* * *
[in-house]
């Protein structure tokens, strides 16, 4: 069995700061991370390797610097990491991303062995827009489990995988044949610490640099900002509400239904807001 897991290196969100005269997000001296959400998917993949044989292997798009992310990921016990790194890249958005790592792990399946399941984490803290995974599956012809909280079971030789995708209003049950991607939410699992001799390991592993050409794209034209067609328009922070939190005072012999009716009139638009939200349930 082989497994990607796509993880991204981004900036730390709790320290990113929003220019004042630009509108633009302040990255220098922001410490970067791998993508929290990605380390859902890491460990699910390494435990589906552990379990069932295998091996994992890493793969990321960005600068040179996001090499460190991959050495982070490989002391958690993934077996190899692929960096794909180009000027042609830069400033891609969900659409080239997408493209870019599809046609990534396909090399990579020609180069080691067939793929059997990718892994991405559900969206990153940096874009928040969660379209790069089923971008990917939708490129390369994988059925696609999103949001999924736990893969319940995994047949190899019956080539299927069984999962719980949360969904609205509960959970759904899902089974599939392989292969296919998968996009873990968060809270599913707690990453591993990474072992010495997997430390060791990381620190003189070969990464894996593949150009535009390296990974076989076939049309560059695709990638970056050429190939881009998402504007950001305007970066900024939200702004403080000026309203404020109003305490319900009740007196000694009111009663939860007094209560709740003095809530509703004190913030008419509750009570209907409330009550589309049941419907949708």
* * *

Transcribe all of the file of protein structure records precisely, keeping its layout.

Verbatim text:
[in-house]
């Protein structure tokens, strides 16, 4: 069995700061991370390797610097990491991303062995827009489990995988044949610490640099900002509400239904807001 897991290196969100005269997000001296959400998917993949044989292997798009992310990921016990790194890249958005790592792990399946399941984490803290995974599956012809909280079971030789995708209003049950991607939410699992001799390991592993050409794209034209067609328009922070939190005072012999009716009139638009939200349930 082989497994990607796509993880991204981004900036730390709790320290990113929003220019004042630009509108633009302040990255220098922001410490970067791998993508929290990605380390859902890491460990699910390494435990589906552990379990069932295998091996994992890493793969990321960005600068040179996001090499460190991959050495982070490989002391958690993934077996190899692929960096794909180009000027042609830069400033891609969900659409080239997408493209870019599809046609990534396909090399990579020609180069080691067939793929059997990718892994991405559900969206990153940096874009928040969660379209790069089923971008990917939708490129390369994988059925696609999103949001999924736990893969319940995994047949190899019956080539299927069984999962719980949360969904609205509960959970759904899902089974599939392989292969296919998968996009873990968060809270599913707690990453591993990474072992010495997997430390060791990381620190003189070969990464894996593949150009535009390296990974076989076939049309560059695709990638970056050429190939881009998402504007950001305007970066900024939200702004403080000026309203404020109003305490319900009740007196000694009111009663939860007094209560709740003095809530509703004190913030008419509750009570209907409330009550589309049941419907949708």